Freshman orientation excites new students for their introduction to college
Donuts and coffee greeted incoming freshmen as they prepared themselves for Central Michigan University's Orientation Day and the start to a new chapter in their lives.
Check-in closed by 9:15 a.m. Tuesday, marking the start to a carefully packed day for students and parents alike, who were separated into different groups by 9:30 a.m. Parents were treated to seminars about student life, campus safety and financial advising. Students were divided into teams that participated in group activities, learned about classes and met with Academic advisers.
Michelle Howard, executive director of academic advising and assistance, said 299 students arrived for orientation today, one student short of CMU's goal to have 300 students attend each of the 12 orientation days this summer.
Amber Dalian, a incoming freshman from Troy, picked CMU for its education programs.
"I really like art, but my mom is kind of nervous about me going off as an artist on my own," she said. "I figured if I taught I could do that and then have my own art business on the side."
General academic advising ended at 11:15 a.m., when students were given a choice to attend one of several informational meetings on Academic and Tutoring Services, the Honors program, the ROTC program, the Study Abroad program and Residential Colleges.
"I went to the Honors thing, and I thought they did a great job," said Sarah Rich, an incoming freshman from Rochester Hills. "I was a little iffy about what the Honors program meant, and that really helped."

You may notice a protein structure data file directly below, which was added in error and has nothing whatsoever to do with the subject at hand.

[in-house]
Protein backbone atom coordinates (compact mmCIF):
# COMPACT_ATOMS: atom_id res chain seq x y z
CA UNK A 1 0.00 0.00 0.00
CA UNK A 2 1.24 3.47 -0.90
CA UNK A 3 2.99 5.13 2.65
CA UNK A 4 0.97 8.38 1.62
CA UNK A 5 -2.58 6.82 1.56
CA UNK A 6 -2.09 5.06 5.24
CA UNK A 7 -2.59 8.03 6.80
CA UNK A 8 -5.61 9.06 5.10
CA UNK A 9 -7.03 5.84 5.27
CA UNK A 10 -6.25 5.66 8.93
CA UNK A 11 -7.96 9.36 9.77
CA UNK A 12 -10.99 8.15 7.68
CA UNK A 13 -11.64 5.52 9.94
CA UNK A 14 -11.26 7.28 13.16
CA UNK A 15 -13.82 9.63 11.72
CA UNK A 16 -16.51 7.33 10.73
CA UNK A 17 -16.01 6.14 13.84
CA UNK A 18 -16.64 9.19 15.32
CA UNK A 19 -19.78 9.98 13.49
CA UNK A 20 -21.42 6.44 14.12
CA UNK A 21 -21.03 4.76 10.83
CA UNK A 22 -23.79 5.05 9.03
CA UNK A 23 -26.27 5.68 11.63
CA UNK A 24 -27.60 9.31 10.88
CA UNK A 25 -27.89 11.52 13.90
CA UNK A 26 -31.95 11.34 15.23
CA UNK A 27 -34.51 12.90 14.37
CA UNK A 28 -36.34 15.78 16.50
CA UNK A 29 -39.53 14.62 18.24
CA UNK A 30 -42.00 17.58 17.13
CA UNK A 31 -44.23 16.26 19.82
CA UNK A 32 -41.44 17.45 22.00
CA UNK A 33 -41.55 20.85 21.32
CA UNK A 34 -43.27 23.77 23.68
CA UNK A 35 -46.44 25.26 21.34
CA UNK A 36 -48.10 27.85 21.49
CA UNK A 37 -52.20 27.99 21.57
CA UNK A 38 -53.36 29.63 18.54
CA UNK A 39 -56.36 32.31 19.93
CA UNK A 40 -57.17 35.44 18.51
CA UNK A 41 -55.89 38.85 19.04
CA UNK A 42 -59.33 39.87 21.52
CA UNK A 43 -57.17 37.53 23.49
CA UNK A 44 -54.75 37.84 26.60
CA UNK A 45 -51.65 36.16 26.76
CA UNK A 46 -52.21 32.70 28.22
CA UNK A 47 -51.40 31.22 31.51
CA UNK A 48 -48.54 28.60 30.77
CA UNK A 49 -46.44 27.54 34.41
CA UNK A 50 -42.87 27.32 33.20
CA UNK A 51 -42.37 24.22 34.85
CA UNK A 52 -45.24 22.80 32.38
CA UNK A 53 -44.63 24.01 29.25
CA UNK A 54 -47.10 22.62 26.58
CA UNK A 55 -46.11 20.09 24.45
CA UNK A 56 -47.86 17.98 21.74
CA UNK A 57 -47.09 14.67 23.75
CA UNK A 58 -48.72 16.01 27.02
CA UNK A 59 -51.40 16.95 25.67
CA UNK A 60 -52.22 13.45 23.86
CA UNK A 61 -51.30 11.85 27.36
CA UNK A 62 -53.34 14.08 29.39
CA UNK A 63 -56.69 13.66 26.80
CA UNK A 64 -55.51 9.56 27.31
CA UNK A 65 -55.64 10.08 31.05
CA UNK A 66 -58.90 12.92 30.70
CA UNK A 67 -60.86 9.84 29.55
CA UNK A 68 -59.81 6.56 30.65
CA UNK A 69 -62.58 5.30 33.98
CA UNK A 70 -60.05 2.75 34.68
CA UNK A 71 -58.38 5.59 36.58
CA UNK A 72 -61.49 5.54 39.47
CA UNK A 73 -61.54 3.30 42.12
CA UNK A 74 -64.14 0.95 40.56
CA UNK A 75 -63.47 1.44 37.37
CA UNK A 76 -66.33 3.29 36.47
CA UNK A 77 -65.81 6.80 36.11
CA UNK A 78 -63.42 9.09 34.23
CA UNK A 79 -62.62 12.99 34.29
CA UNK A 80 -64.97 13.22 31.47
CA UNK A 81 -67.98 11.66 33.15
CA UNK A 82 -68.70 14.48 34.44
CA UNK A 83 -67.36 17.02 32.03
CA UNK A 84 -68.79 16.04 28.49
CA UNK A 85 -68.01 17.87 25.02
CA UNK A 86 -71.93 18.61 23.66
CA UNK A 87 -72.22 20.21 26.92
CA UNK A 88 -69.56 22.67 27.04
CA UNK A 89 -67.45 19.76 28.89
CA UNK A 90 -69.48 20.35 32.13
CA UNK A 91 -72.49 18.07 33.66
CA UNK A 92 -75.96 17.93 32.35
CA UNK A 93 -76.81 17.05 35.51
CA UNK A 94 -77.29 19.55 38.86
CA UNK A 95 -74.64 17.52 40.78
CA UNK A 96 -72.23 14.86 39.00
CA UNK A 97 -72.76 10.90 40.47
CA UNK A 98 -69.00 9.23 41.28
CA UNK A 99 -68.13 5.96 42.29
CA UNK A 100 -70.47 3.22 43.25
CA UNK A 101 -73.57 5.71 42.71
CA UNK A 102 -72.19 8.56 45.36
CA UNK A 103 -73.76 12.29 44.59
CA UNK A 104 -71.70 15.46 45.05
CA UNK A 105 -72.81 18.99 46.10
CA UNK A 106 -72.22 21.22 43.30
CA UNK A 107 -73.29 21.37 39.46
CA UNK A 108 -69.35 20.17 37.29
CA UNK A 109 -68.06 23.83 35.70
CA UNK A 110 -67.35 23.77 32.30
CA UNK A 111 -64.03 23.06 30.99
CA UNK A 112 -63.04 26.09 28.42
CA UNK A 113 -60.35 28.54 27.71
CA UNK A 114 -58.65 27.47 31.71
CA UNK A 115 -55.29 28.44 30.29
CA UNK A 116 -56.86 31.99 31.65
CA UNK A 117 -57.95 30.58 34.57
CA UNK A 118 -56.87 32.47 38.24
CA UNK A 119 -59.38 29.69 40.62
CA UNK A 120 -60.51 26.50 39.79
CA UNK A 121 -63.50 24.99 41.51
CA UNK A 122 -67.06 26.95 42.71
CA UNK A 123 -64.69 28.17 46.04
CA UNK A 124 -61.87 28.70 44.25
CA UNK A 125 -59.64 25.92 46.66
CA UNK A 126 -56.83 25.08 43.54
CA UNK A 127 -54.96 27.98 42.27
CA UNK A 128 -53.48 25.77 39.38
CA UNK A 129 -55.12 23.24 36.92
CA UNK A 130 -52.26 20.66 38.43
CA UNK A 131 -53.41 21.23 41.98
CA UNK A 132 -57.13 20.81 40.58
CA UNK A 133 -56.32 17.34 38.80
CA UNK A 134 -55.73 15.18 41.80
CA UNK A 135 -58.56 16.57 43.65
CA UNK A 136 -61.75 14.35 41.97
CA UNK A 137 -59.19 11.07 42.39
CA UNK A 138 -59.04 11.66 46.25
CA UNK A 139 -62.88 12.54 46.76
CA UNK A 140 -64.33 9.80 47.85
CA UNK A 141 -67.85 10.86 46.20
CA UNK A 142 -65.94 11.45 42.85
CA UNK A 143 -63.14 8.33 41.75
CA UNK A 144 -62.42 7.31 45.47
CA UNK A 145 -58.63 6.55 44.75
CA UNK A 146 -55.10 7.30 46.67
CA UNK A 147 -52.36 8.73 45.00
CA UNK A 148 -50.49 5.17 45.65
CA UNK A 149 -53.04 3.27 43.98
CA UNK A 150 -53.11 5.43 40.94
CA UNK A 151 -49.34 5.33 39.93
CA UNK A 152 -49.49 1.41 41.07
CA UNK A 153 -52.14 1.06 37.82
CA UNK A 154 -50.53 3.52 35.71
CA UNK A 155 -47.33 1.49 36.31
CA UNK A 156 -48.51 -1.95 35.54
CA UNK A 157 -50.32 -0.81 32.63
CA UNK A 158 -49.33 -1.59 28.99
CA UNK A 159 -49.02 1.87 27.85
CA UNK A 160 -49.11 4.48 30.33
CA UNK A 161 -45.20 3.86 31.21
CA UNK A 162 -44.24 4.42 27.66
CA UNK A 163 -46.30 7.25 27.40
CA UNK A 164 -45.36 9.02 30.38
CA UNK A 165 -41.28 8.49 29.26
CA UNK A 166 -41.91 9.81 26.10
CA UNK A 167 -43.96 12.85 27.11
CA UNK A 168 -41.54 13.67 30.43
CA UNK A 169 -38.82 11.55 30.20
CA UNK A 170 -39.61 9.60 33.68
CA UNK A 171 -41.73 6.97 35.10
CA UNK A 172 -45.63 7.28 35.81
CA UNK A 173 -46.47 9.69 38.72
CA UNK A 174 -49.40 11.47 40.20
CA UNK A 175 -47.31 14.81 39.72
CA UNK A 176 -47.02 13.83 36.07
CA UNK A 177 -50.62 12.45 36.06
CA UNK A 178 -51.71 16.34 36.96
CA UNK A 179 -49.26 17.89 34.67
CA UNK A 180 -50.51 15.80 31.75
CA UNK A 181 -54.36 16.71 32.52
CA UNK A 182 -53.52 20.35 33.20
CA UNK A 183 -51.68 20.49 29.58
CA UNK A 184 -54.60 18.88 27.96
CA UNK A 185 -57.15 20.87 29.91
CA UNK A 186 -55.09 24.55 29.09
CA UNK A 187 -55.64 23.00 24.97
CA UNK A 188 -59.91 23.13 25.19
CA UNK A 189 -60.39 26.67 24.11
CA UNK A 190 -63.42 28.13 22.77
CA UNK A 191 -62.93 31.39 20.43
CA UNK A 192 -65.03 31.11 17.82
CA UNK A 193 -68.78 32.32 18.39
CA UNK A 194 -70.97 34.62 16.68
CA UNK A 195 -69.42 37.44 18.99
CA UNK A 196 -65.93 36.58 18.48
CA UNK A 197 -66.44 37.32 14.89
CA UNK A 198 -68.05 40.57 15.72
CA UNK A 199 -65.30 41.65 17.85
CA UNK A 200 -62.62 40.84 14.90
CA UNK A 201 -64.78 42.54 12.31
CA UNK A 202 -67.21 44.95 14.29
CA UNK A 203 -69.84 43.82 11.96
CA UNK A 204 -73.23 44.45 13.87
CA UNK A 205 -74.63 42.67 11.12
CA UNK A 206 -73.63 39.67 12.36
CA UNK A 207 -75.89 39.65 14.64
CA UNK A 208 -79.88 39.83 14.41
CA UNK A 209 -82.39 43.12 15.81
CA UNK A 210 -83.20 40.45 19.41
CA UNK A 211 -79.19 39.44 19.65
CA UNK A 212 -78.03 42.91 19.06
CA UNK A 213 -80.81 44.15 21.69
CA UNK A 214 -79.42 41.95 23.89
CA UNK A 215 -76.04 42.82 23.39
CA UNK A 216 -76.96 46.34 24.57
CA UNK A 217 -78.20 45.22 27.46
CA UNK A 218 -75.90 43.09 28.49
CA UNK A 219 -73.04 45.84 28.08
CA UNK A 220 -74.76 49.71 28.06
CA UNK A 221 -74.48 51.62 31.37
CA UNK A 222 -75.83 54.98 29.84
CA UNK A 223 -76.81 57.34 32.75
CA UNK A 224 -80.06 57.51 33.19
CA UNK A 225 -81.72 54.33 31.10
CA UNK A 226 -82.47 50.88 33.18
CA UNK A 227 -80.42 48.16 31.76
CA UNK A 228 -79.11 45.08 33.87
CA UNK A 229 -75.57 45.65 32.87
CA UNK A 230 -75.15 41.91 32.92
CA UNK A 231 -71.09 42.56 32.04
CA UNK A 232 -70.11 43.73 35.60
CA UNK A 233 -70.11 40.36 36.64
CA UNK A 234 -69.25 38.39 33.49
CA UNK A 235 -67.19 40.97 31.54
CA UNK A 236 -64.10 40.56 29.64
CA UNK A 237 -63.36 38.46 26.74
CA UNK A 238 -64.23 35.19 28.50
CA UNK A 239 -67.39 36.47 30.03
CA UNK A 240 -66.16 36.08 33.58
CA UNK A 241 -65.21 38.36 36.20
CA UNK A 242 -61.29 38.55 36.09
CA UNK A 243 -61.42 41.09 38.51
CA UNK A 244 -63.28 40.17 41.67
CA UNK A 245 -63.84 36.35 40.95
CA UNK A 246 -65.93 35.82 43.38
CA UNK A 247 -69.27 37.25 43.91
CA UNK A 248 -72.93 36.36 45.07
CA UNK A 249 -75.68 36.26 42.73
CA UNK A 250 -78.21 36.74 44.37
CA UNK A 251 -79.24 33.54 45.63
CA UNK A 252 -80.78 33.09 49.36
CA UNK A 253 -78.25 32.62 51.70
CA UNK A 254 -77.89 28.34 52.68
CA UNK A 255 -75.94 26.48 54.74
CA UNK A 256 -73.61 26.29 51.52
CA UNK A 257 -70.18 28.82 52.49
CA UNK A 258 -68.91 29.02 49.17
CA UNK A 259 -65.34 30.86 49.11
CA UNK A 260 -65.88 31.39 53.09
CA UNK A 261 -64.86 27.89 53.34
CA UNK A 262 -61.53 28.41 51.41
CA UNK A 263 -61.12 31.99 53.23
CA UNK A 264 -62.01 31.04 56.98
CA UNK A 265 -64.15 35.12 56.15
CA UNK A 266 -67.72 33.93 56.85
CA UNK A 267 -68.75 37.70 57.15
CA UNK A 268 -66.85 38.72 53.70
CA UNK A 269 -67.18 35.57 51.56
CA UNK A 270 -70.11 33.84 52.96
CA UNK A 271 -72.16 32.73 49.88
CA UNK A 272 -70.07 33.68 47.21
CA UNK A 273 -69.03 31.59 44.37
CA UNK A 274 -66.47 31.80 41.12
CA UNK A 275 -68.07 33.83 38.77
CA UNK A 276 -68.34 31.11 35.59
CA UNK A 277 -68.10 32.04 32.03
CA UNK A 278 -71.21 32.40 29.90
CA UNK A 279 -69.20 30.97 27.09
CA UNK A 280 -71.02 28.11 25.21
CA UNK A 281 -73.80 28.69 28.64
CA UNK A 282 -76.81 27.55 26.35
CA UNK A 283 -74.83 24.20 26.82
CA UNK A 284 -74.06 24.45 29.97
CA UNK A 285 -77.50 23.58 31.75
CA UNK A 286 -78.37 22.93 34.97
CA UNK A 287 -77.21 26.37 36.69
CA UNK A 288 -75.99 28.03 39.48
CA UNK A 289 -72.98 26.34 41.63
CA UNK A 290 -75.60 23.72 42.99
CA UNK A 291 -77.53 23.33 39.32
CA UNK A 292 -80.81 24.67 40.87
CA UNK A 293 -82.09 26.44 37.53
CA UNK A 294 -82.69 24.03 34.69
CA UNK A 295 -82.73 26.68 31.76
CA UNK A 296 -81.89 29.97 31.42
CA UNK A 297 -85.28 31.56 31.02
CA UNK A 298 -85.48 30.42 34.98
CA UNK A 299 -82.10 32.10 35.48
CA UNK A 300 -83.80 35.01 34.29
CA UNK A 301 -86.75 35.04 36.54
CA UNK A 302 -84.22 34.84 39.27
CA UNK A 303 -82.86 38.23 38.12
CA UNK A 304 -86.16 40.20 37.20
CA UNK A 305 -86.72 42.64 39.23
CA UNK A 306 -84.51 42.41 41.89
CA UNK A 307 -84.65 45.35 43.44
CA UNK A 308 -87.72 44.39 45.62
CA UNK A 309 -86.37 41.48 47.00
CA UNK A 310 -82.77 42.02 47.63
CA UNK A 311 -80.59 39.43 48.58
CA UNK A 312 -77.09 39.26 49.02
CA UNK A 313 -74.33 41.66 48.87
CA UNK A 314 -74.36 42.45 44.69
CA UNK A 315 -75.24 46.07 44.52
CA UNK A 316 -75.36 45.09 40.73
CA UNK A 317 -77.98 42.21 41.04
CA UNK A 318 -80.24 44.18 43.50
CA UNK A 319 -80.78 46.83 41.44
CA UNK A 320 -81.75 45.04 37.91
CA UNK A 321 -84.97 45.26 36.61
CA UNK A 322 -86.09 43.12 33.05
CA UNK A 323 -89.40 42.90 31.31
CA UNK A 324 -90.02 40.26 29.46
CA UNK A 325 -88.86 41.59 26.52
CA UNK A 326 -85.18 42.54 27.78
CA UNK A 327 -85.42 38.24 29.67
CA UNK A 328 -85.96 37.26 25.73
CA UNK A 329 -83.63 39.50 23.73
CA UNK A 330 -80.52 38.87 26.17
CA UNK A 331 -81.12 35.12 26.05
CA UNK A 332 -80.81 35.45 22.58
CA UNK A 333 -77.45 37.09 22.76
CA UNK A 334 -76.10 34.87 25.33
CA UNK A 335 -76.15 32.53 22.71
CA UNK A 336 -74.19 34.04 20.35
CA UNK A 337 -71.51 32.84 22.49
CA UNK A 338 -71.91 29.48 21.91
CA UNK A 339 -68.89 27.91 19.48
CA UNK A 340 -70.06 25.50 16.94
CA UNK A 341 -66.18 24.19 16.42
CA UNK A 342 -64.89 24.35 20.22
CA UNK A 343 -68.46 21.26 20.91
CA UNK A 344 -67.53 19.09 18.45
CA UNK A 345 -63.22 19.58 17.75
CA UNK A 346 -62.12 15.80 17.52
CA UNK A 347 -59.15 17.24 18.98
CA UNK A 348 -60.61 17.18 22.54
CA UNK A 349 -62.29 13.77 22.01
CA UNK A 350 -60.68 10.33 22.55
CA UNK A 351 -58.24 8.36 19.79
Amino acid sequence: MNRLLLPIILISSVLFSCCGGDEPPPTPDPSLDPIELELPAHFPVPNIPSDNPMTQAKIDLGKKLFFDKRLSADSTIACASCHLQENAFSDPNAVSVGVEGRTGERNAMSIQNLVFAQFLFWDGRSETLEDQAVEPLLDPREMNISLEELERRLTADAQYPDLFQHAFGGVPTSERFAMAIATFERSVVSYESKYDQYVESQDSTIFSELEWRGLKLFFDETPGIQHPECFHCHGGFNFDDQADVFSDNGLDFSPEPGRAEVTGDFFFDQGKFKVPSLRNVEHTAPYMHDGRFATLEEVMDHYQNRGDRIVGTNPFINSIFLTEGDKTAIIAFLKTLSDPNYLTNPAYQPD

After the meeting, students were treated to a meal in the Down Under Food Court and were given a moment to sit, relax and gather themselves before attending college advising meetings and final advising to set their fall schedules.
"Everyone seemed really excited. My sister went here, so I feel really comfortable," Rich said. "I went to three of the Sibs Weekends, and let's be honest, that's pretty much like brainwashing."
Students picked CMU for a variety of different reasons.
Alexandria Fonzi, from Bay City, picked CMU because it offered a number of different majors, including Physician Assistant, which she is the most interested in, and its proximity to her home.
"(CMU) had the full range of aspects that I wanted as far as the social aspects," said Mark Tratt of DeWitt. "It was a good size, and it had what I wanted in terms academics and athletics, too. I plan to play lacrosse up here."
Nicole Felty from Comstock Park is also excited about the variety of majors offered at CMU.
"I'm completely undecided, and (CMU) has so many programs. I'm just hoping to just get out there and find what I like," Felty said.
Although orientation made some students nervous, it was an exciting experience for many.
"There was all these cars here, and I thought, 'Come on ... Can there really be that many freshmen in one day?' And I guess there is," Fonzi said. "That kind of scared me that there is so many kids, and just not knowing anyone"